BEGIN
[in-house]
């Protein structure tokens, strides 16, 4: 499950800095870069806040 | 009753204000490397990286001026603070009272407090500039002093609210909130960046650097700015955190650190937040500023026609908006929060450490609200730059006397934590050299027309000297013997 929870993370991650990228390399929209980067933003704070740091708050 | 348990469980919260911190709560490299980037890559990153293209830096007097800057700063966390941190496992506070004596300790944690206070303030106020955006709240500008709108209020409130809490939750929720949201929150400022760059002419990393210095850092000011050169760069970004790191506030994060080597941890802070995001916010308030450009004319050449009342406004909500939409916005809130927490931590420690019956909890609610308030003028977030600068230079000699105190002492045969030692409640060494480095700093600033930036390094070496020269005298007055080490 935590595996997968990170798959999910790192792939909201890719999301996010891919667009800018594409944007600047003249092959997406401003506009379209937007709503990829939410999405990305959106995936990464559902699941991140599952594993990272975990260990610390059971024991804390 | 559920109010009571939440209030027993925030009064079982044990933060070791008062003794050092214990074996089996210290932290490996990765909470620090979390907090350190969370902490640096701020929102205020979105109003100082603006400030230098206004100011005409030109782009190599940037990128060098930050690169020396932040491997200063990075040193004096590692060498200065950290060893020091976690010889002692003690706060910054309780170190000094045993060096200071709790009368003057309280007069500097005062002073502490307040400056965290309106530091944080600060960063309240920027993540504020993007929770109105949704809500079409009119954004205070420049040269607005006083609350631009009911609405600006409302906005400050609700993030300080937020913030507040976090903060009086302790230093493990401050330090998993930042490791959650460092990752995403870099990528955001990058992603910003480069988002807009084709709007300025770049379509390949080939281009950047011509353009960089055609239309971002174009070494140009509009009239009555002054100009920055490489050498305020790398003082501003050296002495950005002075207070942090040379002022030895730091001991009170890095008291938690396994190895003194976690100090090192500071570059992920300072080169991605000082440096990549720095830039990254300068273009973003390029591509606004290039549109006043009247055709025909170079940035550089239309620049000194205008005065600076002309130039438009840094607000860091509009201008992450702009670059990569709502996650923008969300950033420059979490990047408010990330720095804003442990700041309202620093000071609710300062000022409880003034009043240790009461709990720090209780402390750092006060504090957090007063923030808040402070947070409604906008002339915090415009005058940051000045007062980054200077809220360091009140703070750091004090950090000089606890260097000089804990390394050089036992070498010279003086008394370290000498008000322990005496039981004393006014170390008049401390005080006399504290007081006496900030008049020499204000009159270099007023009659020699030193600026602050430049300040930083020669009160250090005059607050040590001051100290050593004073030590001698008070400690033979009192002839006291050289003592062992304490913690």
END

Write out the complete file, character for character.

[in-house]
């Protein structure tokens, strides 16, 4: 499950800095870069806040 | 009753204000490397990286001026603070009272407090500039002093609210909130960046650097700015955190650190937040500023026609908006929060450490609200730059006397934590050299027309000297013997 929870993370991650990228390399929209980067933003704070740091708050 | 348990469980919260911190709560490299980037890559990153293209830096007097800057700063966390941190496992506070004596300790944690206070303030106020955006709240500008709108209020409130809490939750929720949201929150400022760059002419990393210095850092000011050169760069970004790191506030994060080597941890802070995001916010308030450009004319050449009342406004909500939409916005809130927490931590420690019956909890609610308030003028977030600068230079000699105190002492045969030692409640060494480095700093600033930036390094070496020269005298007055080490 935590595996997968990170798959999910790192792939909201890719999301996010891919667009800018594409944007600047003249092959997406401003506009379209937007709503990829939410999405990305959106995936990464559902699941991140599952594993990272975990260990610390059971024991804390 | 559920109010009571939440209030027993925030009064079982044990933060070791008062003794050092214990074996089996210290932290490996990765909470620090979390907090350190969370902490640096701020929102205020979105109003100082603006400030230098206004100011005409030109782009190599940037990128060098930050690169020396932040491997200063990075040193004096590692060498200065950290060893020091976690010889002692003690706060910054309780170190000094045993060096200071709790009368003057309280007069500097005062002073502490307040400056965290309106530091944080600060960063309240920027993540504020993007929770109105949704809500079409009119954004205070420049040269607005006083609350631009009911609405600006409302906005400050609700993030300080937020913030507040976090903060009086302790230093493990401050330090998993930042490791959650460092990752995403870099990528955001990058992603910003480069988002807009084709709007300025770049379509390949080939281009950047011509353009960089055609239309971002174009070494140009509009009239009555002054100009920055490489050498305020790398003082501003050296002495950005002075207070942090040379002022030895730091001991009170890095008291938690396994190895003194976690100090090192500071570059992920300072080169991605000082440096990549720095830039990254300068273009973003390029591509606004290039549109006043009247055709025909170079940035550089239309620049000194205008005065600076002309130039438009840094607000860091509009201008992450702009670059990569709502996650923008969300950033420059979490990047408010990330720095804003442990700041309202620093000071609710300062000022409880003034009043240790009461709990720090209780402390750092006060504090957090007063923030808040402070947070409604906008002339915090415009005058940051000045007062980054200077809220360091009140703070750091004090950090000089606890260097000089804990390394050089036992070498010279003086008394370290000498008000322990005496039981004393006014170390008049401390005080006399504290007081006496900030008049020499204000009159270099007023009659020699030193600026602050430049300040930083020669009160250090005059607050040590001051100290050593004073030590001698008070400690033979009192002839006291050289003592062992304490913690």